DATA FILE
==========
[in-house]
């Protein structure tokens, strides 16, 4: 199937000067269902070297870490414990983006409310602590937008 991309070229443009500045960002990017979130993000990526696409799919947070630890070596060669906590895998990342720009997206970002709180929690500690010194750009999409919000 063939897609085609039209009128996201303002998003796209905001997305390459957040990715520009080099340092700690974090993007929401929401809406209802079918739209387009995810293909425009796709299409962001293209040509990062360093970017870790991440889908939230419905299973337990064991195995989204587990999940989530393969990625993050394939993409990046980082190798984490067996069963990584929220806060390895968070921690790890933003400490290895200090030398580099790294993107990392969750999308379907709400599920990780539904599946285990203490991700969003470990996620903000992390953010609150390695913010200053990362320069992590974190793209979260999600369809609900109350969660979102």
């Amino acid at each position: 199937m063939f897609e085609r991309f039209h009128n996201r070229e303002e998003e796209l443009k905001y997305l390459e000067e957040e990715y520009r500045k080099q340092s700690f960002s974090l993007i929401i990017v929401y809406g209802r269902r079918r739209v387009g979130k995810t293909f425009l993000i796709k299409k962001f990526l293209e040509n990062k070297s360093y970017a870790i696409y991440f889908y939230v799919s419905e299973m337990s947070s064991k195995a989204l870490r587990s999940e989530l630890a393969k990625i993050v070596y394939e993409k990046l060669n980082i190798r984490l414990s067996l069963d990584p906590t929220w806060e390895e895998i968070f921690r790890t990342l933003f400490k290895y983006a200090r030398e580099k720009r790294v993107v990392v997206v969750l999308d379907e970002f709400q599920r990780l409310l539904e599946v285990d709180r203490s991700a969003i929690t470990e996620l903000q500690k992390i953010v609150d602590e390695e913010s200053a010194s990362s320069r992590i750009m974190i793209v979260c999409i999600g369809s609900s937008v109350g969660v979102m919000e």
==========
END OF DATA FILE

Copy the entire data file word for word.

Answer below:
[in-house]
């Protein structure tokens, strides 16, 4: 199937000067269902070297870490414990983006409310602590937008 991309070229443009500045960002990017979130993000990526696409799919947070630890070596060669906590895998990342720009997206970002709180929690500690010194750009999409919000 063939897609085609039209009128996201303002998003796209905001997305390459957040990715520009080099340092700690974090993007929401929401809406209802079918739209387009995810293909425009796709299409962001293209040509990062360093970017870790991440889908939230419905299973337990064991195995989204587990999940989530393969990625993050394939993409990046980082190798984490067996069963990584929220806060390895968070921690790890933003400490290895200090030398580099790294993107990392969750999308379907709400599920990780539904599946285990203490991700969003470990996620903000992390953010609150390695913010200053990362320069992590974190793209979260999600369809609900109350969660979102």
């Amino acid at each position: 199937m063939f897609e085609r991309f039209h009128n996201r070229e303002e998003e796209l443009k905001y997305l390459e000067e957040e990715y520009r500045k080099q340092s700690f960002s974090l993007i929401i990017v929401y809406g209802r269902r079918r739209v387009g979130k995810t293909f425009l993000i796709k299409k962001f990526l293209e040509n990062k070297s360093y970017a870790i696409y991440f889908y939230v799919s419905e299973m337990s947070s064991k195995a989204l870490r587990s999940e989530l630890a393969k990625i993050v070596y394939e993409k990046l060669n980082i190798r984490l414990s067996l069963d990584p906590t929220w806060e390895e895998i968070f921690r790890t990342l933003f400490k290895y983006a200090r030398e580099k720009r790294v993107v990392v997206v969750l999308d379907e970002f709400q599920r990780l409310l539904e599946v285990d709180r203490s991700a969003i929690t470990e996620l903000q500690k992390i953010v609150d602590e390695e913010s200053a010194s990362s320069r992590i750009m974190i793209v979260c999409i999600g369809s609900s937008v109350g969660v979102m919000e």